Abandoned cemetery, Bethesda

button-theme-crimebutton_lang_welshAbandoned Tanysgrafell Cemetery, Bethesda

bethesda_tanysgrafell_cemeteryNorth of the footpath near here lies the abandoned Tanysgrafell (or Tanysgafell) Cemetery, which had its own chapel. You may walk through the woods to the cemetery (which still belongs to the Church in Wales) but please take care on the uneven ground.

The area’s original mother church, St Ann's, was built in 1812 (later buried by the nearby slate tips) but had no graveyard. On 9 March 1848 Tanysgrafell Cemetery was consecrated by the Bishop of Bangor, accompanied by 240 children from Ty’n Twr School. The chapel was “no longer in use” by 1965, and it was apparently demolished soon after.

The earliest grave identified is that of Ann Roberts, aged 2, of Craiglwyd, Mynydd Llandegai, buried 2 May 1848; the latest that of Jane Jones, 91, of Bryneglwys, St Ann’s, buried 31 May 1913.

In 1904 one of the area’s oldest residents was buried here. Humphrey Jones, 95, had witnessed construction of Thomas Telford’s road (now the A5) and lived latterly at Ogwen Bank, where he was gamekeeper from 1871.

A fracas near the cemetery one Saturday night in 1858 led to police constable Edward Jones being charged with highway robbery! Quarryman John Roberts, who owed PC Jones money, was on his way home after an evening of drinking in Bethesda when, he claimed, the constable and an accomplice ambushed him, stole his neckerchief and money and “knocked him about”. Due to conflicting evidence and Roberts’ drunken state, PC Jones was acquitted.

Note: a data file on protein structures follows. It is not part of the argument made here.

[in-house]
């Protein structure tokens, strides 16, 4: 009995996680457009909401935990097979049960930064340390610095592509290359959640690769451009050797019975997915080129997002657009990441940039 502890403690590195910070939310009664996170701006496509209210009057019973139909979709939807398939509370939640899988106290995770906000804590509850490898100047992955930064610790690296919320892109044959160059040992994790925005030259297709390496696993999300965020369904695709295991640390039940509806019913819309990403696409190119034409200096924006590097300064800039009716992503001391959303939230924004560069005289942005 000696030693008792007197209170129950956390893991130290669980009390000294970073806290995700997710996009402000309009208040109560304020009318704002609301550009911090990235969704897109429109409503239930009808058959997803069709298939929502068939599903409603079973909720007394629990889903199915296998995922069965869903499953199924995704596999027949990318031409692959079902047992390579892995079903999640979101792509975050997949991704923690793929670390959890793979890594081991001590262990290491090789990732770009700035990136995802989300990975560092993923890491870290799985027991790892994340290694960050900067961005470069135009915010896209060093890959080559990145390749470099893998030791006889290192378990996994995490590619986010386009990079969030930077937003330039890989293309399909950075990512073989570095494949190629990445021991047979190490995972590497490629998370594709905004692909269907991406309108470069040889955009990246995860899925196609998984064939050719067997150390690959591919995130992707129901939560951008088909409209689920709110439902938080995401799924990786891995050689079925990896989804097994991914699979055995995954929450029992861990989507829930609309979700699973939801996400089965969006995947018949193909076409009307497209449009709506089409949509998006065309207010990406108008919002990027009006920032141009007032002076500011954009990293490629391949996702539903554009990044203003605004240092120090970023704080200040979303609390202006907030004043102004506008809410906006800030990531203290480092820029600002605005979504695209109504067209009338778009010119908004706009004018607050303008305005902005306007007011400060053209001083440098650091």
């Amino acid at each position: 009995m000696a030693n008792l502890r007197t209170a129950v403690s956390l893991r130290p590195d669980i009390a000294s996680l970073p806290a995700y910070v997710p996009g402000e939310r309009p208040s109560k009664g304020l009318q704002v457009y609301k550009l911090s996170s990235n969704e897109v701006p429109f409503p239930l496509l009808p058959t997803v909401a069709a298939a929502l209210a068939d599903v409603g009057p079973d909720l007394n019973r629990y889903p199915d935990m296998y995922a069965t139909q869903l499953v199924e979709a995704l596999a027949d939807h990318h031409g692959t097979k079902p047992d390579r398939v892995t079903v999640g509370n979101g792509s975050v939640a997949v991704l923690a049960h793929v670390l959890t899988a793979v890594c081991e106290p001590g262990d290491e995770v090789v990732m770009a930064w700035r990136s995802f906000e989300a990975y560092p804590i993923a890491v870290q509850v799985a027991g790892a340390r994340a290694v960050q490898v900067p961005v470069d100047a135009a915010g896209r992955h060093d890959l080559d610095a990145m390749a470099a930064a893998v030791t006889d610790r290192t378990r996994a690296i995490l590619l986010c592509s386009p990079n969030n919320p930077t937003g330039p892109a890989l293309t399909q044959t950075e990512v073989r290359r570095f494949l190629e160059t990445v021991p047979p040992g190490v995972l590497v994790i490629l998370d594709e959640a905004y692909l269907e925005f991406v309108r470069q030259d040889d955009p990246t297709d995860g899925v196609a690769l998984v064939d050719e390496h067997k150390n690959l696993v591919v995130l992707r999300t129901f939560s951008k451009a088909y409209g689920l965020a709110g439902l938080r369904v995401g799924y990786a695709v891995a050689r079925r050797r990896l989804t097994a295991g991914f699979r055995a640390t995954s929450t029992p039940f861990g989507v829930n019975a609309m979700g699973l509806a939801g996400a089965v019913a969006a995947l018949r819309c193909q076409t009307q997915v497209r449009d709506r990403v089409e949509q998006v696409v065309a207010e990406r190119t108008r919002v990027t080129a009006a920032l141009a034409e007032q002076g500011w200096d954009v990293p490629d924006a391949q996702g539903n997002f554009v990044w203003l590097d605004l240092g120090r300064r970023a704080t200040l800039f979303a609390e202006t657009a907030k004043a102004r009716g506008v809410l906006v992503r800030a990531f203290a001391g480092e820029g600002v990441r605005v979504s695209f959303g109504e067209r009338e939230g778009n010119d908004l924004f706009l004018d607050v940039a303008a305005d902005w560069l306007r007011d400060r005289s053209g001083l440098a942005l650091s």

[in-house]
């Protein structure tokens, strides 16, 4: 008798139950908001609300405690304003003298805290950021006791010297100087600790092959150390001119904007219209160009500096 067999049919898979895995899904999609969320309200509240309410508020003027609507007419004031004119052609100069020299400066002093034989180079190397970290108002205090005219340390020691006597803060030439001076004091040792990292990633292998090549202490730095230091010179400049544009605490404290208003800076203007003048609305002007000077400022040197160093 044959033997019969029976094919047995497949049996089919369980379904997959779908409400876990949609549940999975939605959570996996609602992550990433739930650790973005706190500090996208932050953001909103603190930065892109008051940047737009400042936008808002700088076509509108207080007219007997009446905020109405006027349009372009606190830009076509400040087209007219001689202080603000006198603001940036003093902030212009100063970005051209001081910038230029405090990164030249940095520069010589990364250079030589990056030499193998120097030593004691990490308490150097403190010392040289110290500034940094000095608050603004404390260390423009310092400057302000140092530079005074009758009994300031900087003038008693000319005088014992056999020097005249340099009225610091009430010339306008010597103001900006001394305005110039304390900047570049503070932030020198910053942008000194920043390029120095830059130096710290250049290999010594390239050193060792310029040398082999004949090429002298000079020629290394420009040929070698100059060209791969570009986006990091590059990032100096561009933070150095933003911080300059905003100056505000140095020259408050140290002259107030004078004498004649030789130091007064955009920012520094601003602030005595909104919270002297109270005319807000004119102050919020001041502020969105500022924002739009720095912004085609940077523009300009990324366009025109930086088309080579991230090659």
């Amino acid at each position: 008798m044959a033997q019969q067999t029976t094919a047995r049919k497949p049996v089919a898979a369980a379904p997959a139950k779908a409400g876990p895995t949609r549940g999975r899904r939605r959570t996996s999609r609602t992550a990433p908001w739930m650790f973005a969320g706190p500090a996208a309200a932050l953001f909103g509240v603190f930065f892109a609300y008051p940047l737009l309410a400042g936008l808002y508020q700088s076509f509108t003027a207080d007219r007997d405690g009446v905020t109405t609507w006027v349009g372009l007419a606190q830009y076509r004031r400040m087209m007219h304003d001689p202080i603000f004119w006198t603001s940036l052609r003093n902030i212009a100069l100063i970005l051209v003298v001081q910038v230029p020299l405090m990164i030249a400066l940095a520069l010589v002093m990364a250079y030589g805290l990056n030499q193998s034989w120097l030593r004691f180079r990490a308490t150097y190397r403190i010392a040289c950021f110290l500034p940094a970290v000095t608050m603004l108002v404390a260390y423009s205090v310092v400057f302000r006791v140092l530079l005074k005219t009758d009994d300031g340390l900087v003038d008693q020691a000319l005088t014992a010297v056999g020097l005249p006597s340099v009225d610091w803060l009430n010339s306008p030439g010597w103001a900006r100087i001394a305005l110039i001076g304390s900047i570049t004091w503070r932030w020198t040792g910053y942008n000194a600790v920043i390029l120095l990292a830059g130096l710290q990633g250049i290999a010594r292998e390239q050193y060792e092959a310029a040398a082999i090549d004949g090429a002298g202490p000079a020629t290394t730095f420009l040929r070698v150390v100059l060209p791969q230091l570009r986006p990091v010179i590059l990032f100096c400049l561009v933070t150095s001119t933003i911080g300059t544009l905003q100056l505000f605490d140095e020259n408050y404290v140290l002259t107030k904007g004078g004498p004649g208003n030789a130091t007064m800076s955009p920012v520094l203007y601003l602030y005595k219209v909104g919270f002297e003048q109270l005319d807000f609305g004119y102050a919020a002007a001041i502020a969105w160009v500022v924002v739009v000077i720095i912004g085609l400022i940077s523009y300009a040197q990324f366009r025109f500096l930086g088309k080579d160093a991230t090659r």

In 1883 vandals attacked the “pretty little cemetery chapel”,  breaking the large east window. Its isolated position meant there were no houses nearby “to protect it from such lawlessness”.

Although it had a thriving Sunday School, its accommodation was inadequate. By 1888 it was disused. It reopened in 1889, after Lord Penrhyn funded renovations and the building of a new transept.

In November 1914 the chapel hosted an entertainment by the St Ann’s Band of Mercy, raising money for Belgian refugees. “Belgian ladies now quartered at Bangor” were in the audience.

With thanks to Hazel Pierce, of The History House. Sources include the survey of grave inscriptions by Gwynedd Family History Society. Thanks also to David Shipley

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